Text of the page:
As long as humans have existed, we have looked towards the night sky and wondered what’s out there.
The earliest steps towards exploring the universe were in 1957 with the first unmanned orbital launch, while 1961 brought us the year us the first successful human spaceflight.
The first celestial body objected to space exploration was the Earth’s Moon, and in 1969 the Apollo 11 mission marked the first time any human set foot upon another world.
Since then, many of the planets of our solar system, asteroids and comets have received unmanned explorations from Earth. In 2011 Voyager 1 reached the edge of the Solar System. Space exploration further than this vessel’s capacity is, as of now, not possible due to limitations in the space-engine technology.
But what if instead of exploring the universe by leaving earth and going deep into space, you could rather bring the stars, planets, comets and asteroids into your own proximity? The Night Sky Explorer lets you explore space from the comfort of your own home by projecting what lies in front of you in space whatever direction you point it.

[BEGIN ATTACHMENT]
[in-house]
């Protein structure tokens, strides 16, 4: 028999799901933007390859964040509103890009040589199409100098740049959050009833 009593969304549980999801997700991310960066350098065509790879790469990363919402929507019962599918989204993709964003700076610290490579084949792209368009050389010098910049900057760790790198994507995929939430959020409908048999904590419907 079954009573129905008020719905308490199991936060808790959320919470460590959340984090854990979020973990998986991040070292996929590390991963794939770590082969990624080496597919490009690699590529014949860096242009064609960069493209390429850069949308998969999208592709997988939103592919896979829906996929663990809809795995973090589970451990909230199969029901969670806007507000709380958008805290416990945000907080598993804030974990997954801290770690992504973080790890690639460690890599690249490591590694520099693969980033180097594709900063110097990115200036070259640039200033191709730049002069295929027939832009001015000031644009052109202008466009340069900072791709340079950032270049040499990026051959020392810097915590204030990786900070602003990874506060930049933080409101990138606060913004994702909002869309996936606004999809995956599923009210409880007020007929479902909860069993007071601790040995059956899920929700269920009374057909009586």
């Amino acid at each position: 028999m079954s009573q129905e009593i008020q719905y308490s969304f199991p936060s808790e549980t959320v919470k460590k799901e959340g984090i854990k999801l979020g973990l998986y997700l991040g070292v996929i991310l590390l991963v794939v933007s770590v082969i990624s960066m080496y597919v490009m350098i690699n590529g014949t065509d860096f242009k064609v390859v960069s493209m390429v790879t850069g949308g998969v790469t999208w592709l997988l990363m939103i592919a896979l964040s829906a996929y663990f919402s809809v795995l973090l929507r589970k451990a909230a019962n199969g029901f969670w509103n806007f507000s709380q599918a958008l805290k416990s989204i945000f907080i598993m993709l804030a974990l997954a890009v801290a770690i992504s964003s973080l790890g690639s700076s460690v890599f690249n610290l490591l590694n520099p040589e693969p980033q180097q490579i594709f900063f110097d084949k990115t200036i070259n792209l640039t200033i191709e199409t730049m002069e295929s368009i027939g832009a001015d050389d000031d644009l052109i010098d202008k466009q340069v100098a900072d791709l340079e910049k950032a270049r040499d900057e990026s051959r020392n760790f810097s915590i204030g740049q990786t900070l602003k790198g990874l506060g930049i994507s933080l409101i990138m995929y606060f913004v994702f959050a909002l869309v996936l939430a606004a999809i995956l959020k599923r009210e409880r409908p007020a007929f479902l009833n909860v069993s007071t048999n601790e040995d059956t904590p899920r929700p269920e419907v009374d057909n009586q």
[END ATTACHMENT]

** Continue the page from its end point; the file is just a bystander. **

By following this instructable you can build your very own Night Sky Explorer.
The Night Sky Explorer uses a LSM303 sensor that orients its position on Earth and movement in a space. For a detailed introduction to this central component of the project, check out this explorative instructable of the LSM303 (https://www.instructables.com/id/LSM303DLHC-explora...).
By going through this instructable, you will get to know how to wire up the LSM303 to an arduino, which is all the physical components you will need, in addition to a pocket projector. This project made use of a Pico projector from Optoma, but any other would do. Also, if you don’t care about the size, an ordinary projector will also do the job. Optionally, but recommended for stability, it is a good idea to assemble all the components to a tripod.